“I’ve always felt that the marathon was my calling,” said 25-year old Will Nation.
Nation answered that calling loud and clear last week at the California International Marathon (CIM) on Sunday, December 3, where he broke through with an Olympic trials qualifying run, crossing the finish in 18th place with a 2:16:59. A cautious, but solid build-up, along with great weather and a fast course contributed to his success. All told, the race boasted a stunning 87 Olympic marathon qualifiers.
“We had near-perfect conditions to run a marathon this past Sunday,” said Nation, a former University of Texas stand-out who’s gone 29:33 for the 10,000. “It seemed like everything aligned just right to produce fast times. The weather was ideal (low 40s at the start with little-no wind), which is something I haven’t had in my previous attempts at the marathon [Houston 2017 and the Olympic Trials in 2016, both of which were hot].
“The course itself is undoubtedly fast, although it doesn’t run the way many people think,” added Nation. It’s known for being a downhill course, but the reality is that you see most of it in the first few miles. Your adrenaline is already pumping from the start of the race, so you don’t see as much benefit opposed to if you had the downhill part towards end when you’re starting to feel fatigued.”
Course, weather and strategy all play a big role, but pre-marathon training is certainly one of the biggest determinants of success.
Injury-Free, Targeted Buildup
Nation’s buildup for CIM was a bit different from his previous marathon buildups. He was especially aware of not overdoing it and wanted to make sure he was 100% healthy on race day.
“Given that I didn’t want to beat myself up over the summer, I didn’t start my buildup until September which only allowed for about three months of preparation, relatively short in comparison,” said Nation. We got the mileage up to 90-95 miles per week knowing that I’ve struggled to stay healthy running any more than that.”
In this case, “we” refers to renowned University of Houston cross-country coach Steve Magness, dubbed, “the mad scientist of running” by Outside magazine.
“I started working with Steve Magness after my former coach, John Hayes, was no longer able to provide workouts after taking the head coaching job at Wake Forest,” said Nation. Their approaches to the marathon are quite different, but I have complete faith in both and knew that my former work with Hayes and my current training with Steve was going to pay dividends on race day.”
Nation’s goal coming into the race was to, at the bare minimum, run 2:19:00 and get the Trials qualifier for 2020. He figured if he had a good day then he could run somewhere in the ballpark of 2:17-2:18.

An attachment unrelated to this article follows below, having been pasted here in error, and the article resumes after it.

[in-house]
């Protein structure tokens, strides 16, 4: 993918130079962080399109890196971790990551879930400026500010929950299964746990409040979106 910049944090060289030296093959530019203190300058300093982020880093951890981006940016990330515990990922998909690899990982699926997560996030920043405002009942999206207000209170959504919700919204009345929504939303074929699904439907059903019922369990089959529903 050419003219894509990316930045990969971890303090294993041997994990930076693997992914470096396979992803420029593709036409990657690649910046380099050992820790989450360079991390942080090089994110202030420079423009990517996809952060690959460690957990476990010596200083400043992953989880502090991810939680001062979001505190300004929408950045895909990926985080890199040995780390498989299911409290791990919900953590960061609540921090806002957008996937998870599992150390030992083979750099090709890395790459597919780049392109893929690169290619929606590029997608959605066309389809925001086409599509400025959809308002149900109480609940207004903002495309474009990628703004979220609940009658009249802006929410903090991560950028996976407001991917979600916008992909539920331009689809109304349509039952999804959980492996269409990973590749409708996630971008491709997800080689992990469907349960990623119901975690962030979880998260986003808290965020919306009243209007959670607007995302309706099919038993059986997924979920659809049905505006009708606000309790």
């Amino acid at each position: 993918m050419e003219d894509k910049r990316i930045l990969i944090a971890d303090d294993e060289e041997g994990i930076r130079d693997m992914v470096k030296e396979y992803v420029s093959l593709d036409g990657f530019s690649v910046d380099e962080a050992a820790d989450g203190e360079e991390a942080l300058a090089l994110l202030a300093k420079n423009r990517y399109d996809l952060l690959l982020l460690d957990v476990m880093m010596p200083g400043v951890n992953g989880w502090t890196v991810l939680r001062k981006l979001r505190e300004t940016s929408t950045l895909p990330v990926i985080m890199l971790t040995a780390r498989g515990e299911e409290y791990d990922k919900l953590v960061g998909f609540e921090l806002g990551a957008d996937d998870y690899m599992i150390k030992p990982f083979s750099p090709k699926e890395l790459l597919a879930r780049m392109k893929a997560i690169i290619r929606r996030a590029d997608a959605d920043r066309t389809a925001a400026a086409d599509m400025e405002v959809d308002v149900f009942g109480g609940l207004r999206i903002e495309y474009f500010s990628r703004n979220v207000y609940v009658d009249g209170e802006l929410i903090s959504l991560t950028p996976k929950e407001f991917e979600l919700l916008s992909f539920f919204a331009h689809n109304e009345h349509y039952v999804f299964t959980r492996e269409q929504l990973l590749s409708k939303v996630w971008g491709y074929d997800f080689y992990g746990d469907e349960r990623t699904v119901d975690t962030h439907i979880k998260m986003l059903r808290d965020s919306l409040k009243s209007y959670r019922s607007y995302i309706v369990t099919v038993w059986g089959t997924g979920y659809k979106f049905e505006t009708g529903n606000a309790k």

Expectations Exceeded; Pack Running Makes the Difference
“I went out a little faster than I had planned and found myself bouncing between a few small packs of runners,” said Nation, who had gone 2:21:29 last January at the Chevron Houston Marathon. “I couldn’t get into a groove and panicked a bit around 5K when I noticed that my legs weren’t feeling that great.
“Eventually I settled into a large pack of guys that were gunning for a similar time as me, and that ultimately made all the difference. We had a group of guys that essentially all stayed together from about mile four to mile 21, which made it easy for me to turn my brain off and not think too much about looking down at my watch every quarter mile to see if I was still running the right pace. I also felt like it was positive reinforcement to see all these guys hanging together for so long, and that it made me feel better as we get further into the race.”
As Nation, a top Austin runner who won the 3M Half in 2015, approached mile 20 of the race, he fully expected that he was going to hit the inevitable “wall” and have to really gut out the last five to six miles.
But it never hit, and after mile 21 Nation, a web developer at FantasyPros broke away from the pack with a couple of other runners and kept pressing towards the finish.
“The course flattens out the last six miles or so, which lets you really get after it if you’re feeling good on that day. With two miles to go I tried to drop the pace quite a bit, but my stomach was not cooperating, and I had to hold steady. It was thrilling passing some of the big-name guys towards the end. After passing the #3 bib with a quarter mile to go, the only thing that was left was the finish. You have to make two turns at the very end, and when I came around the final turn I saw that I had about 10 seconds to break 2:17:00. Luckily, I was able to turn the legs over fast enough to just sneak under it…2:16:59 feels a lot better than what 2:17:00 would have felt like! Perhaps my favorite takeaway from the race were my paces at the 4 official splits. Nearly dead even between the first half [1:08:33] and the second half [1:08:]!”
Upcoming Races: Saturday, December 16, Vern’s No Frills 5K at 8:00 a.m., Berry Springs Park & Preserve, in Georgetown. Sunday, December 31. Rockin’ Resolution Race 20M, 10M, 5K at Old Settlers Park in Round Rock. Races start at 7:30 a.m. to 8:00 a.m.